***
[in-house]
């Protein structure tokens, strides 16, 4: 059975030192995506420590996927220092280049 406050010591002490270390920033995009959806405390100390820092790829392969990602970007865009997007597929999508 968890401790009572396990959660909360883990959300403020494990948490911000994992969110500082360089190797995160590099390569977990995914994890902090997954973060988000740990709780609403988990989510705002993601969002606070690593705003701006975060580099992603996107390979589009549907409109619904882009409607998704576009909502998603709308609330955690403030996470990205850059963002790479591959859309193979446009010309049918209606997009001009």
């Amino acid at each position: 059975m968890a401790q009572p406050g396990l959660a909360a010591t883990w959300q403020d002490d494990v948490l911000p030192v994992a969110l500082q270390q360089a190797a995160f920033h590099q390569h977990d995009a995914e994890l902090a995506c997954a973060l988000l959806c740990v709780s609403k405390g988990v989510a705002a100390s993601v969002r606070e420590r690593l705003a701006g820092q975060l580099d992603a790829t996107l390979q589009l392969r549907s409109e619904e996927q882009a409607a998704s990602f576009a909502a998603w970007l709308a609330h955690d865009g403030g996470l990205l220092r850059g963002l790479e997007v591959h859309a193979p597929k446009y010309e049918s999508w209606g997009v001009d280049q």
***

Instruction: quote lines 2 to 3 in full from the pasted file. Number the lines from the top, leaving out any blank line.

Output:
């Protein structure tokens, strides 16, 4: 059975030192995506420590996927220092280049 406050010591002490270390920033995009959806405390100390820092790829392969990602970007865009997007597929999508 968890401790009572396990959660909360883990959300403020494990948490911000994992969110500082360089190797995160590099390569977990995914994890902090997954973060988000740990709780609403988990989510705002993601969002606070690593705003701006975060580099992603996107390979589009549907409109619904882009409607998704576009909502998603709308609330955690403030996470990205850059963002790479591959859309193979446009010309049918209606997009001009």
């Amino acid at each position: 059975m968890a401790q009572p406050g396990l959660a909360a010591t883990w959300q403020d002490d494990v948490l911000p030192v994992a969110l500082q270390q360089a190797a995160f920033h590099q390569h977990d995009a995914e994890l902090a995506c997954a973060l988000l959806c740990v709780s609403k405390g988990v989510a705002a100390s993601v969002r606070e420590r690593l705003a701006g820092q975060l580099d992603a790829t996107l390979q589009l392969r549907s409109e619904e996927q882009a409607a998704s990602f576009a909502a998603w970007l709308a609330h955690d865009g403030g996470l990205l220092r850059g963002l790479e997007v591959h859309a193979p597929k446009y010309e049918s999508w209606g997009v001009d280049q």